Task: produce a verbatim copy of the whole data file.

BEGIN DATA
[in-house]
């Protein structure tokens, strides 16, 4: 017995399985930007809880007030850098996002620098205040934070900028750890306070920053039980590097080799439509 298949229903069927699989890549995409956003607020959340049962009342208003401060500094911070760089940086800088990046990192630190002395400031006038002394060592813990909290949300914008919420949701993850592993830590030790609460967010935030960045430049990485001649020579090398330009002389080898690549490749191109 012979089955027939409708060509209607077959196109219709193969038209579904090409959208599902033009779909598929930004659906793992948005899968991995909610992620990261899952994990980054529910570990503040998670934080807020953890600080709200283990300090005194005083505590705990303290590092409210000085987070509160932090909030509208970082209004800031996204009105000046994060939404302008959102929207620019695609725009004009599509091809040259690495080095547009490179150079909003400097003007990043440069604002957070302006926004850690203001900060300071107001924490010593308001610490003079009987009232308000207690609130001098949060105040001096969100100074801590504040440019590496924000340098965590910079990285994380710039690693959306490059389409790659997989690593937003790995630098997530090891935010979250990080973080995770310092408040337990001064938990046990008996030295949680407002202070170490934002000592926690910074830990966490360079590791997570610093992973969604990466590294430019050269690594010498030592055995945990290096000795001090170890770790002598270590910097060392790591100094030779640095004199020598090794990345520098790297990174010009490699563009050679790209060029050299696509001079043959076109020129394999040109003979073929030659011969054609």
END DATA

[in-house]
């Protein structure tokens, strides 16, 4: 017995399985930007809880007030850098996002620098205040934070900028750890306070920053039980590097080799439509 298949229903069927699989890549995409956003607020959340049962009342208003401060500094911070760089940086800088990046990192630190002395400031006038002394060592813990909290949300914008919420949701993850592993830590030790609460967010935030960045430049990485001649020579090398330009002389080898690549490749191109 012979089955027939409708060509209607077959196109219709193969038209579904090409959208599902033009779909598929930004659906793992948005899968991995909610992620990261899952994990980054529910570990503040998670934080807020953890600080709200283990300090005194005083505590705990303290590092409210000085987070509160932090909030509208970082209004800031996204009105000046994060939404302008959102929207620019695609725009004009599509091809040259690495080095547009490179150079909003400097003007990043440069604002957070302006926004850690203001900060300071107001924490010593308001610490003079009987009232308000207690609130001098949060105040001096969100100074801590504040440019590496924000340098965590910079990285994380710039690693959306490059389409790659997989690593937003790995630098997530090891935010979250990080973080995770310092408040337990001064938990046990008996030295949680407002202070170490934002000592926690910074830990966490360079590791997570610093992973969604990466590294430019050269690594010498030592055995945990290096000795001090170890770790002598270590910097060392790591100094030779640095004199020598090794990345520098790297990174010009490699563009050679790209060029050299696509001079043959076109020129394999040109003979073929030659011969054609």